Each whole-class lesson should take on the following format. I would have the whole class on the carpet in front of an easel on which the poem is displayed, but alternatively students could be at their desks and the poem on the overhead projector and/or each student provided with his/her own copy of the poem:

1. Teacher presents a poem to the class, noting the title and the author.

2. Teacher reads aloud the poem to the class, pointing to the words with a pointer as s/he reads the words. Then the class reads the poem together multiple times.

3. Teacher explains daily objective to students.

4. Teacher models how to identify the day's objective (alliteration, onomatopoeia, repetition, etc.) and provides a few examples.

5. Teacher gives students the opportunity to identify a number of examples if possible. Students turn to a partner or group to discuss and find examples.

6. Students come back and share what they have found with the class.

7. During the literacy centers that follow, students will practice the daily objective with a variety of poems available on photocopies, poetry books, poetry on audiotape, and/or poetry written out onto sentence strips in a pocket chart.

8. At the end of the literacy centers, students come back and share what they have found. You may choose to provide them with a graphic organizer such as the one in Appendix A, blank paper, sticky notes, or any other materials to help them organize their findings.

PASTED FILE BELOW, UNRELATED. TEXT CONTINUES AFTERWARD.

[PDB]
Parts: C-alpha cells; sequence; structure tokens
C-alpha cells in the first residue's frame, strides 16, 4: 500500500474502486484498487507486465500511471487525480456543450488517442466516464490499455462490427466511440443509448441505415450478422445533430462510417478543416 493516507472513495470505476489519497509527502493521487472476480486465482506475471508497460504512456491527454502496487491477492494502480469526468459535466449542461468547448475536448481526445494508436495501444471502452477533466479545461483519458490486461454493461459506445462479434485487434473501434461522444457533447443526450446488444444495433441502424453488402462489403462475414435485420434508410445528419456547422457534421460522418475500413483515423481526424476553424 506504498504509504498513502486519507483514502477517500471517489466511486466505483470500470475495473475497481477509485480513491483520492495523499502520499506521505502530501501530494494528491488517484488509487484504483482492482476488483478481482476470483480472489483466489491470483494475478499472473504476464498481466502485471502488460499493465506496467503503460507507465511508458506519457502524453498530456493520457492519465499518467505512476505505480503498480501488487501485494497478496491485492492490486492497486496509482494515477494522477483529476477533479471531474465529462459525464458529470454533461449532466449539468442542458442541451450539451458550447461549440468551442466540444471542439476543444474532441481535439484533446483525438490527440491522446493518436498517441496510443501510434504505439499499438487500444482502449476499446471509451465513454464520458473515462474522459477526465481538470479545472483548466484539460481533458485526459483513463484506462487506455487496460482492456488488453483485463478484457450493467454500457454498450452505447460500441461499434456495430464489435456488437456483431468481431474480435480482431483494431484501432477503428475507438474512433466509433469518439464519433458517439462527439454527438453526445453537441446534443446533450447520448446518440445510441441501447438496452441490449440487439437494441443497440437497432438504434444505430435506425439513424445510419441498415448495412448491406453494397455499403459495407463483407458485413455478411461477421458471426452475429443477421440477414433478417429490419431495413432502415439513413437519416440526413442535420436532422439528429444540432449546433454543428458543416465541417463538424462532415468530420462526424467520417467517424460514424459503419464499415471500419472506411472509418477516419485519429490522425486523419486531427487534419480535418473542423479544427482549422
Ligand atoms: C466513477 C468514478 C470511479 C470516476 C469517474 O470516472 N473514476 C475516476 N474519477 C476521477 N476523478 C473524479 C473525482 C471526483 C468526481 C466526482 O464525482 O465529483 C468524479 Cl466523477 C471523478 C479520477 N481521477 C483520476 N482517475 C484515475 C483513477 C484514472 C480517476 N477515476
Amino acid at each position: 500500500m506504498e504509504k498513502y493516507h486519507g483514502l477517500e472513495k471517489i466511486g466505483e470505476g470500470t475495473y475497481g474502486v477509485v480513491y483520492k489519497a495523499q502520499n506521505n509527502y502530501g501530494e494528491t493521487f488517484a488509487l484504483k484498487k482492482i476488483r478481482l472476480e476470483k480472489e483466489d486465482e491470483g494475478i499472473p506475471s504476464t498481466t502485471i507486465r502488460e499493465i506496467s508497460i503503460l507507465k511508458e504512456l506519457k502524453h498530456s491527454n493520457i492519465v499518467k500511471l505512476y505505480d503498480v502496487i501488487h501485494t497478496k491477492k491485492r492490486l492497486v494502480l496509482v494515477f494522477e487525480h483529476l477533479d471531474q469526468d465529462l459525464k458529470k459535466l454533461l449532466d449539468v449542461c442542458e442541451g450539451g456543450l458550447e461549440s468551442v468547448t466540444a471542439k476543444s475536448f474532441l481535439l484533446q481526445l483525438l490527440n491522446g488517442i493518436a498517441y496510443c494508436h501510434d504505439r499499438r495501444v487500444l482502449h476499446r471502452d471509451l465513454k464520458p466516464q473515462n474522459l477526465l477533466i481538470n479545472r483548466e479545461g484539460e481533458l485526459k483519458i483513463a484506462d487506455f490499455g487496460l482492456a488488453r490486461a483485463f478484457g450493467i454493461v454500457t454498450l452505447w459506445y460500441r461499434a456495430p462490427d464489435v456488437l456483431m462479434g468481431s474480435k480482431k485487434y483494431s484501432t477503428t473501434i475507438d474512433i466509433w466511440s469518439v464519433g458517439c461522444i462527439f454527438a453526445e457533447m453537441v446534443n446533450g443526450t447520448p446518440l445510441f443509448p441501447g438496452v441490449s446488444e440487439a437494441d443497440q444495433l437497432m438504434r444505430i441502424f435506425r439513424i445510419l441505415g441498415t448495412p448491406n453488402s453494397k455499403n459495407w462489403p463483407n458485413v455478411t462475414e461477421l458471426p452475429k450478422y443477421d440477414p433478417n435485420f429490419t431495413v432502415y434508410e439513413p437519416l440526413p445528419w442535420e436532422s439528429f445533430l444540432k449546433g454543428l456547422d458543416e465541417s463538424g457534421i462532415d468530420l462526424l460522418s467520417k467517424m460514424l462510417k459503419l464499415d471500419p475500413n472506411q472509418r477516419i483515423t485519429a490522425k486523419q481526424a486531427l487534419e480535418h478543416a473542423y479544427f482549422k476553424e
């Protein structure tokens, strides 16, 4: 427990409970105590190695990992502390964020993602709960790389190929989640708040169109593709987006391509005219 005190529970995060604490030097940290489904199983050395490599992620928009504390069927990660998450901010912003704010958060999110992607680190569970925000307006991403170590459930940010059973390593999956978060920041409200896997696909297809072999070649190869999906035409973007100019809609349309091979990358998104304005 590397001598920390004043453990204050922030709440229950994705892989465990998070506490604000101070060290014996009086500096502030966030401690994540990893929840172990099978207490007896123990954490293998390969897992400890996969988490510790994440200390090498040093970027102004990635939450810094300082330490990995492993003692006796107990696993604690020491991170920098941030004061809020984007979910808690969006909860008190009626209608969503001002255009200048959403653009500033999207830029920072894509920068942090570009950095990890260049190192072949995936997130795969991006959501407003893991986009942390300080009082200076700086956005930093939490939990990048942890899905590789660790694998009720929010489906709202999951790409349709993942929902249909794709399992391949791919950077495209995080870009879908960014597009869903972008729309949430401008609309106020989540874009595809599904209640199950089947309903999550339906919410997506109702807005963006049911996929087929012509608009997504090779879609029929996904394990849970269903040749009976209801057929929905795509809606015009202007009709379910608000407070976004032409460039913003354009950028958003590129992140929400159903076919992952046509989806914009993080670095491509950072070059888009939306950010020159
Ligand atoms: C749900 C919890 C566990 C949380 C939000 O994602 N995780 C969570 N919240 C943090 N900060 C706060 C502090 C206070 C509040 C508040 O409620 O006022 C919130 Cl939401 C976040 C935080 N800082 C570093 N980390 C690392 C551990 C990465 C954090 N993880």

I intend for this unit to be taught in a series of approximately 10 lessons, with the following sequence, although it is up to you as the teacher to decide if you need to spend more or less time on any given concept. Needless to say, while the focus for a particular lesson may be one sound device, the other devices previously taught should be returned to for practice. I intend for the lessons to be supplemented with other activities to take place during literacy centers, phonics/skills block, interactive read-aloud, writing, and any other time of day deemed fit for poetry practice. Each of the poems used in these lessons should be provided to students to be placed in a poetry folder, so that students can refer back to these poems, practice reciting them, and have them available when choosing a poem for their final presentation. Students will also store their graphic organizers and other poetry materials in these folders.

Lesson one: Alliteration